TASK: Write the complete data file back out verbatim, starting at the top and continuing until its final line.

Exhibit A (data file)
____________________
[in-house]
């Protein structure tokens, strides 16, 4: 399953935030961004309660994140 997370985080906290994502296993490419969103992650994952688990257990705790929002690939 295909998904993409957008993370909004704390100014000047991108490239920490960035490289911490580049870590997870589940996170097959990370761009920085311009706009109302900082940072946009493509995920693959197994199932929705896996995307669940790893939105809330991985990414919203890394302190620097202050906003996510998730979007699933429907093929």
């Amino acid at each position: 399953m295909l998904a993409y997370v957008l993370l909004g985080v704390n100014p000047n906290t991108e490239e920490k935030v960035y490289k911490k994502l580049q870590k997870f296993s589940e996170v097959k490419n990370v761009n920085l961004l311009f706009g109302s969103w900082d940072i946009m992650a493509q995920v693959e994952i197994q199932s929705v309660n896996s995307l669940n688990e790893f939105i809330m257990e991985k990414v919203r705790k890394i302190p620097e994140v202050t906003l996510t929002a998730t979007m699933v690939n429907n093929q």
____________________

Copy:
[in-house]
């Protein structure tokens, strides 16, 4: 399953935030961004309660994140 997370985080906290994502296993490419969103992650994952688990257990705790929002690939 295909998904993409957008993370909004704390100014000047991108490239920490960035490289911490580049870590997870589940996170097959990370761009920085311009706009109302900082940072946009493509995920693959197994199932929705896996995307669940790893939105809330991985990414919203890394302190620097202050906003996510998730979007699933429907093929």
């Amino acid at each position: 399953m295909l998904a993409y997370v957008l993370l909004g985080v704390n100014p000047n906290t991108e490239e920490k935030v960035y490289k911490k994502l580049q870590k997870f296993s589940e996170v097959k490419n990370v761009n920085l961004l311009f706009g109302s969103w900082d940072i946009m992650a493509q995920v693959e994952i197994q199932s929705v309660n896996s995307l669940n688990e790893f939105i809330m257990e991985k990414v919203r705790k890394i302190p620097e994140v202050t906003l996510t929002a998730t979007m699933v690939n429907n093929q």